The National Institute of Allergy and Infectious Diseases (NIAID) issued a series of guidelines this Thursday in which they recommend the inclusion of peanut into the newborn’s food regime to avoid a future allergy.
According to the new guidelines, the most efficient method to prevent a child of becoming allergic to peanut is to expose the kid to peanut-containing food at early stages of their life.
Currently, there is no cure for peanut allergy, a condition that it can vary from mild to severe and even life-threatening for any person, child or adult. The recommendations, published in the journal Annals of Allergy, Asthma, and Immunology, have the intention to raise awareness about this new way of prevention.
“We’re on the cusp of hopefully being able to prevent a large number of cases of peanut allergy,” said Dr. Matthew Greenhawt of the American College of Allergy, Asthma and Immunology, a member of the National Institutes of Health panel that was in charge of making the recommendations.
The peanut allergy is one of the worst food allergies there is, as the affected and their relatives must be aware of all the content of the meals every day, as well as being vigilant of the environment to avoid any complication.
According to the American Academy of Pediatrics (AAP), about 1 or 2 percent of children suffer the peanut allergy. The National Institutes of Health (NIH) consider this disease as one “growing health problem” since there is no effective treatment beyond precaution. At least until today.
How was the study made?
The NIH conducted a particular study regarding the causes of the peanut allergy and when did this condition start its appearance in newborns.
The researchers from the NIAID carried out a clinical trial called Learning Early About Peanut Allergy (LEAP). In this investigation, more than 600 infants that presented a high risk to develop peanut allergy were included. Among the conditions that these babies had, there was eczema, egg allergy, or even both diseases.
The research team proceeded to separate the children into two random groups. In one of the groups, scientists ordered their parents to feed the kids with peanut-containing meals on a regular basis, while in the other group, researchers ordered a complete restriction of any peanut-based food. This experiment was done until all kids turned five years old.
When the investigation team started their analysis concerning the results, they came to the conclusion that the regular consumption of peanut-containing meals in the early stages of the life a child can prevent the development of the peanut allergy condition in 81 percent of the cases.
The strength of the LEAP study results forced the NIAID, the NIH, and other 25 federal agencies and specialized organizations to produce a medical practice guideline that could fulfill the conclusions given by the study.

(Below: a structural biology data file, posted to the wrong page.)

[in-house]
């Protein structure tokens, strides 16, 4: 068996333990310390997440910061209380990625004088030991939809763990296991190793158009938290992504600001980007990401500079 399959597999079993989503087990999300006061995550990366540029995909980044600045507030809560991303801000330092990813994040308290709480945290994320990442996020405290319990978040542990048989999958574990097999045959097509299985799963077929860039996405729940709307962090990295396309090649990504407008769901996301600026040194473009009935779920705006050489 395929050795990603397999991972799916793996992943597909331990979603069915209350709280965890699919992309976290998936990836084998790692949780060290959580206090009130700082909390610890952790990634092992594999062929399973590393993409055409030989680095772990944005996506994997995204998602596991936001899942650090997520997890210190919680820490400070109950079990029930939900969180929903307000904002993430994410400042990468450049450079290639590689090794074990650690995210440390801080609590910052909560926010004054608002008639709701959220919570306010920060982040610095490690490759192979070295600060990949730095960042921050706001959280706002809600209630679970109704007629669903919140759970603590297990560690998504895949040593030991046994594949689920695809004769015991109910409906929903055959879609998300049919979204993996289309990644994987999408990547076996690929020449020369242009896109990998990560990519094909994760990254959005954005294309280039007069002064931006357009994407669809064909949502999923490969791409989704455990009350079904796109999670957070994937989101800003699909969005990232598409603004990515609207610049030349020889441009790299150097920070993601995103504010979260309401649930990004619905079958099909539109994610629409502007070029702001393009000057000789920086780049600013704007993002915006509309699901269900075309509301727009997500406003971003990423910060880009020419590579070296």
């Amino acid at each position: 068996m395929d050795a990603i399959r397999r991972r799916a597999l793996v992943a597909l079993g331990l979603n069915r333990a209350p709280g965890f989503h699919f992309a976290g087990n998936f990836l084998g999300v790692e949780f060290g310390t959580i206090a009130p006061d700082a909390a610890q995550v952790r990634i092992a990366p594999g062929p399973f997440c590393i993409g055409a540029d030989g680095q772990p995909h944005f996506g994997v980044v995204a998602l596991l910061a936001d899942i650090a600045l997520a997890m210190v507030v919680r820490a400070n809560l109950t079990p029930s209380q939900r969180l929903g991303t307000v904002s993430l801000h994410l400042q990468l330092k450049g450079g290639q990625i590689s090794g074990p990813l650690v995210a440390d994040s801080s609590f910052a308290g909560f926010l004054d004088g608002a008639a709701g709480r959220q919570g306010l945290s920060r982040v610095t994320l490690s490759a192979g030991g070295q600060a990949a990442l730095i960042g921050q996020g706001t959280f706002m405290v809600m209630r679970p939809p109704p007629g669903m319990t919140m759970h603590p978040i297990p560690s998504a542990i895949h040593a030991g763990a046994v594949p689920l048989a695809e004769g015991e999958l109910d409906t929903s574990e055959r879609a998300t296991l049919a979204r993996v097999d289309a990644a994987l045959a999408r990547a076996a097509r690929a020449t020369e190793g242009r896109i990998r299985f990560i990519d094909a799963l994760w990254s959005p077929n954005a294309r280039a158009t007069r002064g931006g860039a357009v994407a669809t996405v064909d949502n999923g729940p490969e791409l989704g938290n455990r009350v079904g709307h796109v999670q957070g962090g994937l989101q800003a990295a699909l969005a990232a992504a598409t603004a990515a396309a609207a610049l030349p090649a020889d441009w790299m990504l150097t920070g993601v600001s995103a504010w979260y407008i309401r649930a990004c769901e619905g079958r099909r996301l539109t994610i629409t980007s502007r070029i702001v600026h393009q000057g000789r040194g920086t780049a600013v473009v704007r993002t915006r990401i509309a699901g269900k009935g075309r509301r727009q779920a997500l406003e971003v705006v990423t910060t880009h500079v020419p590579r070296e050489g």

This body of recommendations is called the “Addendum Guidelines for the Prevention of Peanut Allergy in the United States” and is directly based on the LEAP results along with other recent studies regarding this condition.
This guideline was approved by the American Academy of Pediatrics (AAP) this Thursday through Dr. Scott Sicherer, who was the representative of the AAP at the expert panel in charge of developing the prevention guideline.
Guidelines: How can I avoid the risk of peanut allergy in my child?
According to the conclusions that the specialized panel of experts from the NIAID, there are three different approaches regarding the recommendations, as they change according to the conditions that every kid could have before experiencing the peanut allergy itself.
The first guideline is oriented to children that have severe eczema, egg allergy, or even both conditions. There is scientific evidence that proves that those conditions increase the risk of developing a peanut allergy. Because of this reason, parents should consult with their pediatrician first and even perform an allergy blood test before they introduce any peanut-containing meal into the kid’s diet.
In the case the child’s personal pediatrician diagnoses that there is no risk, parents can begin feeding the kid with regular doses of peanut foods. The suggested age to made this is between four and six months of age. The meals should consist in watered-down peanut butter or easy to chew peanut snacks.
The second guideline is for those kids that suffer from moderate eczema. In this case, parents could introduce peanut meals as soon as six months of age of the child. However, the experts consider that this inclusion of peanut must be made in relation with the family’s dietary routine, as they should not feel compelled because of the recommendations from the guidelines.
The third case is for those kids that do not suffer any condition that could increase the risk of developing the peanut allergy condition. In this opportunity, experts say that parents are free to introduce peanut-based foods in their diet regime, following the recommendations from the second guideline.
“It’s an important step forward. When you do desensitize them from an early age, you have a very positive effect,” said Dr. Anthony Fauci, director of NIH’s National Institute of Allergy and Infectious Diseases.